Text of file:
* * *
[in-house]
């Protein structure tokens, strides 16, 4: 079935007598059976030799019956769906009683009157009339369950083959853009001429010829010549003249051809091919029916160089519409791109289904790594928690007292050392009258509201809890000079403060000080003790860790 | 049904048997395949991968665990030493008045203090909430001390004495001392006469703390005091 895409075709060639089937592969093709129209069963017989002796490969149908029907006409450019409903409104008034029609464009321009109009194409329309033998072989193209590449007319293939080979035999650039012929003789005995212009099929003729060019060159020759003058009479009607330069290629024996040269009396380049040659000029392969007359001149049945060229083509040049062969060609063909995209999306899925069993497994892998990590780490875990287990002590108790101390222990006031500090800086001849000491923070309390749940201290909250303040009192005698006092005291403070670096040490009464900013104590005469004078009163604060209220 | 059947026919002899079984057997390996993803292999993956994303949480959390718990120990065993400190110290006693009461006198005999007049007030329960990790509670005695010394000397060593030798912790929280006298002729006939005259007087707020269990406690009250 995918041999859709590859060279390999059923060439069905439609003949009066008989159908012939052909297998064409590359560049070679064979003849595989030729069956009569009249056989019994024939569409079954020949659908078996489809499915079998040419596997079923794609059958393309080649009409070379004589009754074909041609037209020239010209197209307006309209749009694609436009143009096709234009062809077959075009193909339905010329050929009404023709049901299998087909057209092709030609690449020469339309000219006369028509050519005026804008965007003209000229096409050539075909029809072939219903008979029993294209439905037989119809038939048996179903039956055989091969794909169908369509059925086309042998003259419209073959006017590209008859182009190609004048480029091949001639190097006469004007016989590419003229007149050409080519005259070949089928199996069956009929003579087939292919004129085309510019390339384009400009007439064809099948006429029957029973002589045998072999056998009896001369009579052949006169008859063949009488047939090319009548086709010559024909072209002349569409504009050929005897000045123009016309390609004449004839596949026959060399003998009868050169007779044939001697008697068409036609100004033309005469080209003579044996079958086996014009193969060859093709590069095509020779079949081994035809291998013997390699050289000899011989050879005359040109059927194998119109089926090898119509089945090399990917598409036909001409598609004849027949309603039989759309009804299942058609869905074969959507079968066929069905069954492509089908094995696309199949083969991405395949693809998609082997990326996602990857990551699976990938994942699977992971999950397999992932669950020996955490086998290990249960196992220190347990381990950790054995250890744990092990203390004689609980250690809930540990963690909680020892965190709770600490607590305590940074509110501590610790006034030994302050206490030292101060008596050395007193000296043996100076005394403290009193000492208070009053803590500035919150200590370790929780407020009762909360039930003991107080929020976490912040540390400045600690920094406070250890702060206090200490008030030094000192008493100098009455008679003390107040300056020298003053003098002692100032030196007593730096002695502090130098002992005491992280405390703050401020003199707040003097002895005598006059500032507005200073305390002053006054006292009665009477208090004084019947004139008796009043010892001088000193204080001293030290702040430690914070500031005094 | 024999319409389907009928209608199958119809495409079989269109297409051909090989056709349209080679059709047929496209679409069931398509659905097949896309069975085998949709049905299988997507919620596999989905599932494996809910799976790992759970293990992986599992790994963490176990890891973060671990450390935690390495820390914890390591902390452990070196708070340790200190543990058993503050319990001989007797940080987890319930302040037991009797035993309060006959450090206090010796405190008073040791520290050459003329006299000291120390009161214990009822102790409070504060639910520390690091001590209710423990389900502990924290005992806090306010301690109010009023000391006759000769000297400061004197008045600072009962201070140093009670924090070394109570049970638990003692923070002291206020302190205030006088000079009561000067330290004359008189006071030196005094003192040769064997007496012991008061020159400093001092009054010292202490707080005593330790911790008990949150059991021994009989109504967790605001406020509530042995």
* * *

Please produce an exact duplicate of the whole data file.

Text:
[in-house]
């Protein structure tokens, strides 16, 4: 079935007598059976030799019956769906009683009157009339369950083959853009001429010829010549003249051809091919029916160089519409791109289904790594928690007292050392009258509201809890000079403060000080003790860790 | 049904048997395949991968665990030493008045203090909430001390004495001392006469703390005091 895409075709060639089937592969093709129209069963017989002796490969149908029907006409450019409903409104008034029609464009321009109009194409329309033998072989193209590449007319293939080979035999650039012929003789005995212009099929003729060019060159020759003058009479009607330069290629024996040269009396380049040659000029392969007359001149049945060229083509040049062969060609063909995209999306899925069993497994892998990590780490875990287990002590108790101390222990006031500090800086001849000491923070309390749940201290909250303040009192005698006092005291403070670096040490009464900013104590005469004078009163604060209220 | 059947026919002899079984057997390996993803292999993956994303949480959390718990120990065993400190110290006693009461006198005999007049007030329960990790509670005695010394000397060593030798912790929280006298002729006939005259007087707020269990406690009250 995918041999859709590859060279390999059923060439069905439609003949009066008989159908012939052909297998064409590359560049070679064979003849595989030729069956009569009249056989019994024939569409079954020949659908078996489809499915079998040419596997079923794609059958393309080649009409070379004589009754074909041609037209020239010209197209307006309209749009694609436009143009096709234009062809077959075009193909339905010329050929009404023709049901299998087909057209092709030609690449020469339309000219006369028509050519005026804008965007003209000229096409050539075909029809072939219903008979029993294209439905037989119809038939048996179903039956055989091969794909169908369509059925086309042998003259419209073959006017590209008859182009190609004048480029091949001639190097006469004007016989590419003229007149050409080519005259070949089928199996069956009929003579087939292919004129085309510019390339384009400009007439064809099948006429029957029973002589045998072999056998009896001369009579052949006169008859063949009488047939090319009548086709010559024909072209002349569409504009050929005897000045123009016309390609004449004839596949026959060399003998009868050169007779044939001697008697068409036609100004033309005469080209003579044996079958086996014009193969060859093709590069095509020779079949081994035809291998013997390699050289000899011989050879005359040109059927194998119109089926090898119509089945090399990917598409036909001409598609004849027949309603039989759309009804299942058609869905074969959507079968066929069905069954492509089908094995696309199949083969991405395949693809998609082997990326996602990857990551699976990938994942699977992971999950397999992932669950020996955490086998290990249960196992220190347990381990950790054995250890744990092990203390004689609980250690809930540990963690909680020892965190709770600490607590305590940074509110501590610790006034030994302050206490030292101060008596050395007193000296043996100076005394403290009193000492208070009053803590500035919150200590370790929780407020009762909360039930003991107080929020976490912040540390400045600690920094406070250890702060206090200490008030030094000192008493100098009455008679003390107040300056020298003053003098002692100032030196007593730096002695502090130098002992005491992280405390703050401020003199707040003097002895005598006059500032507005200073305390002053006054006292009665009477208090004084019947004139008796009043010892001088000193204080001293030290702040430690914070500031005094 | 024999319409389907009928209608199958119809495409079989269109297409051909090989056709349209080679059709047929496209679409069931398509659905097949896309069975085998949709049905299988997507919620596999989905599932494996809910799976790992759970293990992986599992790994963490176990890891973060671990450390935690390495820390914890390591902390452990070196708070340790200190543990058993503050319990001989007797940080987890319930302040037991009797035993309060006959450090206090010796405190008073040791520290050459003329006299000291120390009161214990009822102790409070504060639910520390690091001590209710423990389900502990924290005992806090306010301690109010009023000391006759000769000297400061004197008045600072009962201070140093009670924090070394109570049970638990003692923070002291206020302190205030006088000079009561000067330290004359008189006071030196005094003192040769064997007496012991008061020159400093001092009054010292202490707080005593330790911790008990949150059991021994009989109504967790605001406020509530042995």